As with many American holidays, the original purpose of Memorial Day (to commemorate men and women in the U.S. military who actually got killed in service) has been hijacked by those who’d rather not think too hard about the true origins. That includes me, too.
Like an oyster paints layers of nacre around an irritant it can’t stomach, we Americans have turned Memorial Day into our own pearl by slathering the long weekend with layers of alternate observances that celebrate oil, which, ironically, has been the cause of most of the armed conflicts in which Memorial Day heroes gave their lives.
Happy Oil Appreciation Day
Think about it: over the course of the weekend, do we spend more time focused on our fallen soldiers, or centered on the Indianapolis 500 race — an event where people celebrate 33 cars getting only 2 or 3 miles per gallon for 500 miles? Even after switching to ethanol, it’s become a celebration of using thousands of gallons of corn fuel produced with oil-based fertilizers and oil-guzzling farm machinery.
Then there’s the yearly roll out of the national Click It or Ticket campaign where law enforcement agencies join forces day and night from coast-to-coast to persuade auto passengers to buckle up so that less of them get killed on the highway.
The Click It or Ticket campaign comes at the time when the typical American’s kids get out of school, and parents start their vacation by loading up an SUV, camper, or boat trailer, and setting out on a huge oil-burning splurge — ideally to one of America’s 58 National Parks or hundreds of State Parks where they can teach their offspring all about fresh air and pristine scenic wilderness. Usually, they can also teach their children how to complain about the high price of gasoline, which brings me to the next way oil is appreciated on Memorial Day…
Perhaps most of all, Memorial Day is celebrated by Exxon Mobil Corporation, British Petroleum Corporation, Chevron Corporation, and Saudi Aramco. Year after year, these companies spike gas prices on Memorial Day to take advantage of Americans who refuse to negotiate their traditional celebration of oil. And year after year these corporations have their own celebrations centered around record second-quarter oil profits.
Celebrating Casualties of Wars for Oil
Despite our education based on nationalistic textbooks and popular rumors, the powerful and wealthy elite of the world do not launch wars because of political assassinations, and rarely are they actually suprised by mythic surprise invasions. Wars, in fact, are almost entirely faught over natural resources, and since the discovery of black gold, if you dig beneath the rhetoric of freedom and democracy, you’ll often disclose greed for oil as a root cause of conflict.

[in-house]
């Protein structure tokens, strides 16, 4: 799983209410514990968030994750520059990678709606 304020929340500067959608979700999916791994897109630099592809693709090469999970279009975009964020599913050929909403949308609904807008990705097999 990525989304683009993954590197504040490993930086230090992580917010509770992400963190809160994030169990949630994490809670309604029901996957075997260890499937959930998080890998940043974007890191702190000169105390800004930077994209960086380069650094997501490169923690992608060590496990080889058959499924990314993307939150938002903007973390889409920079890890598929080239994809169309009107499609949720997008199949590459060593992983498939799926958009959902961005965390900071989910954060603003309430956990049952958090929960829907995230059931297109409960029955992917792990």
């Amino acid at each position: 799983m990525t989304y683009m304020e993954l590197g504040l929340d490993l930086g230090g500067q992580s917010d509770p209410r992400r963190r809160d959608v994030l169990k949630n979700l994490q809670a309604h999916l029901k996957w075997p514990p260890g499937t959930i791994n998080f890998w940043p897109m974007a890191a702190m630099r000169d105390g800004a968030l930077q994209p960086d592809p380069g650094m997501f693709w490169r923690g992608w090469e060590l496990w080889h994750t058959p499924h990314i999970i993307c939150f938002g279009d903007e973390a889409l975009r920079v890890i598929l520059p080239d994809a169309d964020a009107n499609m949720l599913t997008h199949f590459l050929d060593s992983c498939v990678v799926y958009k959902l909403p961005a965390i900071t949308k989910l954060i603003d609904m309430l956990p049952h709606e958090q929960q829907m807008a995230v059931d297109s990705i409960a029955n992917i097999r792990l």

Take World War I, for instance. For almost a hundred years now, U.S. textbooks have advertised that WWI started because of the June 28, 1914 assassination of Archduke Franz Ferdinand. But what about the strategic importance of the Baghdad Railway? At a time when Great Britain’s oil-based military ruled the planet, Germany began constructing a railway through — you might have guessed it — oil-rich Iraq. Via this railway, Germany could have established it’s own port on the Persian Gulf and bypassed the British-controlled Suez Canal. Lo and behold, one of the first battles of the war involved British troops attempting to capture Basra, Iraq in November, 1914.
Likewise, U.S. involvement in World War II only began after the U.S. cut off 95% of Japan’s access to oil.
It’s no coincidence that today’s wars against non-existent Weapons of Mass Destruction and al Qaeda terrorists are all fought “over there” where there’s a lot of oil and not “over here” where there isn’t much oil anymore.
Have a Poignant Memorial Day!
In light of these thoughts, I have mixed feelings when somebody wishes me “Happy Memorial Day!” Burhanistan has expressed my Memorial Day feelings better than I can articulate them:
If people want to really celebrate properly, there would be parade floats with artful sculptures made out of replicas of shredded limbs, burning villages (cue the smoke machine), filthy VA hospital wards, et cetera. These empty heroes’ marches and Air National Guard flyovers just bolster the lie.
So in this year of war, as President Bush’s golf mates must forgive him for sacrificing golf, I hope you’ll forgive me for striking “happy” from my holiday greeting. I’d suggest that, to show appreciation for all those soldiers who have died to give us oil, the rest of us who live on should, at least for this day, sacrifice using oil. But, since I also know how impossible that would be, instead I will just wish everybody a bittersweet, poignant Memorial Day.
[tags]Memorial Day, War for Oil, Indianapolis 500, oil profits, summer vacation, U.S. National Parks[/tags]